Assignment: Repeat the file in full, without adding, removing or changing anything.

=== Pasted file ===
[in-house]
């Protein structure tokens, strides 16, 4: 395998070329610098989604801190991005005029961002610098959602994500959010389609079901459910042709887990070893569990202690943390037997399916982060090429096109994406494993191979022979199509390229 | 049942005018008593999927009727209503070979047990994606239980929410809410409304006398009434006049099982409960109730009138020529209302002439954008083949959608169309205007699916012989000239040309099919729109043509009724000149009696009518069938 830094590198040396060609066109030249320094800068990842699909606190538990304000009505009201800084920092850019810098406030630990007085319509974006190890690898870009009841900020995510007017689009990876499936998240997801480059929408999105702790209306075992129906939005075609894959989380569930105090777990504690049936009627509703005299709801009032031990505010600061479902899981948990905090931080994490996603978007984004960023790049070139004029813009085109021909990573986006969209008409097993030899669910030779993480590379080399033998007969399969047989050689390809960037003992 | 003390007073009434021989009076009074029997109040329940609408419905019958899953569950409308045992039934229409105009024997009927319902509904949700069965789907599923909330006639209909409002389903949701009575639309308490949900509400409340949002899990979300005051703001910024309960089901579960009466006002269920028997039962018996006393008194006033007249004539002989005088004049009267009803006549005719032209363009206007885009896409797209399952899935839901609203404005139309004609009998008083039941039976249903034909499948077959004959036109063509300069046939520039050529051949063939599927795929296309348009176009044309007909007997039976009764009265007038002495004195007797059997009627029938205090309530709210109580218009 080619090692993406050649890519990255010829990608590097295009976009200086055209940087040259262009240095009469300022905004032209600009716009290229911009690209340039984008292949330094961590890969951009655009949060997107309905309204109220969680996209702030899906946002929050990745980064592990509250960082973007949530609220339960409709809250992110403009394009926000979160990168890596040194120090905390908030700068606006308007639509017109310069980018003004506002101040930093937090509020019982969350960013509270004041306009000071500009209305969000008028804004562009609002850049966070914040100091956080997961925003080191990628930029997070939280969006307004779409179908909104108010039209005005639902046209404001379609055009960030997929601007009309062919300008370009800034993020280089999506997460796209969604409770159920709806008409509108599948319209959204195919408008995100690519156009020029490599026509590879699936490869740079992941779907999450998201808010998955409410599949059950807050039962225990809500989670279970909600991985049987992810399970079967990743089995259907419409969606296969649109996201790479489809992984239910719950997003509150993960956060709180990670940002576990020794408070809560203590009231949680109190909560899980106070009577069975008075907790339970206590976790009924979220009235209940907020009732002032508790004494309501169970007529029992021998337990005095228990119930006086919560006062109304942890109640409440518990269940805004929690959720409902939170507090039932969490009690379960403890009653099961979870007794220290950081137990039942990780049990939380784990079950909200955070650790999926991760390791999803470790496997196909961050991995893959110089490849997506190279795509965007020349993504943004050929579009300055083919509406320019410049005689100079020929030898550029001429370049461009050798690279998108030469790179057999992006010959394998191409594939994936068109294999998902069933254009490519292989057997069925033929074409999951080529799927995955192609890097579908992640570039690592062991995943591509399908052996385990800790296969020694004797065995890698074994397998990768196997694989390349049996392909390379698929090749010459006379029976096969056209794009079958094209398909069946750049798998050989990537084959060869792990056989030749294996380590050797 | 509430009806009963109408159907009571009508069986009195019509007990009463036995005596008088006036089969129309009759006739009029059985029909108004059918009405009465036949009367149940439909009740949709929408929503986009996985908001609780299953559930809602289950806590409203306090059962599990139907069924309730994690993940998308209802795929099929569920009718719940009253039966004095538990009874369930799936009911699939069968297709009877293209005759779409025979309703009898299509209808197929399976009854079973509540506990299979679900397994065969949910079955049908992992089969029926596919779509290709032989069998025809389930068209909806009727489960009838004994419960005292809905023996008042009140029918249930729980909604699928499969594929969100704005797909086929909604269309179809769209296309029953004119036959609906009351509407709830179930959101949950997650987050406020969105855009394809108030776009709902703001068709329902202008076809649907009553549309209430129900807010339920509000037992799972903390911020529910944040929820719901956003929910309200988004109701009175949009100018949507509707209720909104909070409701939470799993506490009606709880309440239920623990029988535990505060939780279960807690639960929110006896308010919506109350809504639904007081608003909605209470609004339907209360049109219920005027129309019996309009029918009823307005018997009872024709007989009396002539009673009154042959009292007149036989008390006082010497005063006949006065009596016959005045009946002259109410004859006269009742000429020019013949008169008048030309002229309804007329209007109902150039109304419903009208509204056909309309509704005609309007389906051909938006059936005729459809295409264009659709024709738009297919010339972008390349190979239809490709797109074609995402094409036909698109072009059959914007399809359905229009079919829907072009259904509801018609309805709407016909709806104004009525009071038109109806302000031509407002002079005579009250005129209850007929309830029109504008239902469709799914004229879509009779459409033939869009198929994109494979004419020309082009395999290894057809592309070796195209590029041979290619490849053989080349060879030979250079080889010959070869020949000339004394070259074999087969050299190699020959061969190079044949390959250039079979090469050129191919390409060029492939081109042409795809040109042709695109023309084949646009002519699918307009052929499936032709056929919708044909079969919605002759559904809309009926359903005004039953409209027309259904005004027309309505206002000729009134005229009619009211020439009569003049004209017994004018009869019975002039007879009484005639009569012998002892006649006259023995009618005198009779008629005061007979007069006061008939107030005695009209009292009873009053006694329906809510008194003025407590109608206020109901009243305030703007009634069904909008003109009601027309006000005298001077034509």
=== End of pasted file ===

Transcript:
[in-house]
């Protein structure tokens, strides 16, 4: 395998070329610098989604801190991005005029961002610098959602994500959010389609079901459910042709887990070893569990202690943390037997399916982060090429096109994406494993191979022979199509390229 | 049942005018008593999927009727209503070979047990994606239980929410809410409304006398009434006049099982409960109730009138020529209302002439954008083949959608169309205007699916012989000239040309099919729109043509009724000149009696009518069938 830094590198040396060609066109030249320094800068990842699909606190538990304000009505009201800084920092850019810098406030630990007085319509974006190890690898870009009841900020995510007017689009990876499936998240997801480059929408999105702790209306075992129906939005075609894959989380569930105090777990504690049936009627509703005299709801009032031990505010600061479902899981948990905090931080994490996603978007984004960023790049070139004029813009085109021909990573986006969209008409097993030899669910030779993480590379080399033998007969399969047989050689390809960037003992 | 003390007073009434021989009076009074029997109040329940609408419905019958899953569950409308045992039934229409105009024997009927319902509904949700069965789907599923909330006639209909409002389903949701009575639309308490949900509400409340949002899990979300005051703001910024309960089901579960009466006002269920028997039962018996006393008194006033007249004539002989005088004049009267009803006549005719032209363009206007885009896409797209399952899935839901609203404005139309004609009998008083039941039976249903034909499948077959004959036109063509300069046939520039050529051949063939599927795929296309348009176009044309007909007997039976009764009265007038002495004195007797059997009627029938205090309530709210109580218009 080619090692993406050649890519990255010829990608590097295009976009200086055209940087040259262009240095009469300022905004032209600009716009290229911009690209340039984008292949330094961590890969951009655009949060997107309905309204109220969680996209702030899906946002929050990745980064592990509250960082973007949530609220339960409709809250992110403009394009926000979160990168890596040194120090905390908030700068606006308007639509017109310069980018003004506002101040930093937090509020019982969350960013509270004041306009000071500009209305969000008028804004562009609002850049966070914040100091956080997961925003080191990628930029997070939280969006307004779409179908909104108010039209005005639902046209404001379609055009960030997929601007009309062919300008370009800034993020280089999506997460796209969604409770159920709806008409509108599948319209959204195919408008995100690519156009020029490599026509590879699936490869740079992941779907999450998201808010998955409410599949059950807050039962225990809500989670279970909600991985049987992810399970079967990743089995259907419409969606296969649109996201790479489809992984239910719950997003509150993960956060709180990670940002576990020794408070809560203590009231949680109190909560899980106070009577069975008075907790339970206590976790009924979220009235209940907020009732002032508790004494309501169970007529029992021998337990005095228990119930006086919560006062109304942890109640409440518990269940805004929690959720409902939170507090039932969490009690379960403890009653099961979870007794220290950081137990039942990780049990939380784990079950909200955070650790999926991760390791999803470790496997196909961050991995893959110089490849997506190279795509965007020349993504943004050929579009300055083919509406320019410049005689100079020929030898550029001429370049461009050798690279998108030469790179057999992006010959394998191409594939994936068109294999998902069933254009490519292989057997069925033929074409999951080529799927995955192609890097579908992640570039690592062991995943591509399908052996385990800790296969020694004797065995890698074994397998990768196997694989390349049996392909390379698929090749010459006379029976096969056209794009079958094209398909069946750049798998050989990537084959060869792990056989030749294996380590050797 | 509430009806009963109408159907009571009508069986009195019509007990009463036995005596008088006036089969129309009759006739009029059985029909108004059918009405009465036949009367149940439909009740949709929408929503986009996985908001609780299953559930809602289950806590409203306090059962599990139907069924309730994690993940998308209802795929099929569920009718719940009253039966004095538990009874369930799936009911699939069968297709009877293209005759779409025979309703009898299509209808197929399976009854079973509540506990299979679900397994065969949910079955049908992992089969029926596919779509290709032989069998025809389930068209909806009727489960009838004994419960005292809905023996008042009140029918249930729980909604699928499969594929969100704005797909086929909604269309179809769209296309029953004119036959609906009351509407709830179930959101949950997650987050406020969105855009394809108030776009709902703001068709329902202008076809649907009553549309209430129900807010339920509000037992799972903390911020529910944040929820719901956003929910309200988004109701009175949009100018949507509707209720909104909070409701939470799993506490009606709880309440239920623990029988535990505060939780279960807690639960929110006896308010919506109350809504639904007081608003909605209470609004339907209360049109219920005027129309019996309009029918009823307005018997009872024709007989009396002539009673009154042959009292007149036989008390006082010497005063006949006065009596016959005045009946002259109410004859006269009742000429020019013949008169008048030309002229309804007329209007109902150039109304419903009208509204056909309309509704005609309007389906051909938006059936005729459809295409264009659709024709738009297919010339972008390349190979239809490709797109074609995402094409036909698109072009059959914007399809359905229009079919829907072009259904509801018609309805709407016909709806104004009525009071038109109806302000031509407002002079005579009250005129209850007929309830029109504008239902469709799914004229879509009779459409033939869009198929994109494979004419020309082009395999290894057809592309070796195209590029041979290619490849053989080349060879030979250079080889010959070869020949000339004394070259074999087969050299190699020959061969190079044949390959250039079979090469050129191919390409060029492939081109042409795809040109042709695109023309084949646009002519699918307009052929499936032709056929919708044909079969919605002759559904809309009926359903005004039953409209027309259904005004027309309505206002000729009134005229009619009211020439009569003049004209017994004018009869019975002039007879009484005639009569012998002892006649006259023995009618005198009779008629005061007979007069006061008939107030005695009209009292009873009053006694329906809510008194003025407590109608206020109901009243305030703007009634069904909008003109009601027309006000005298001077034509």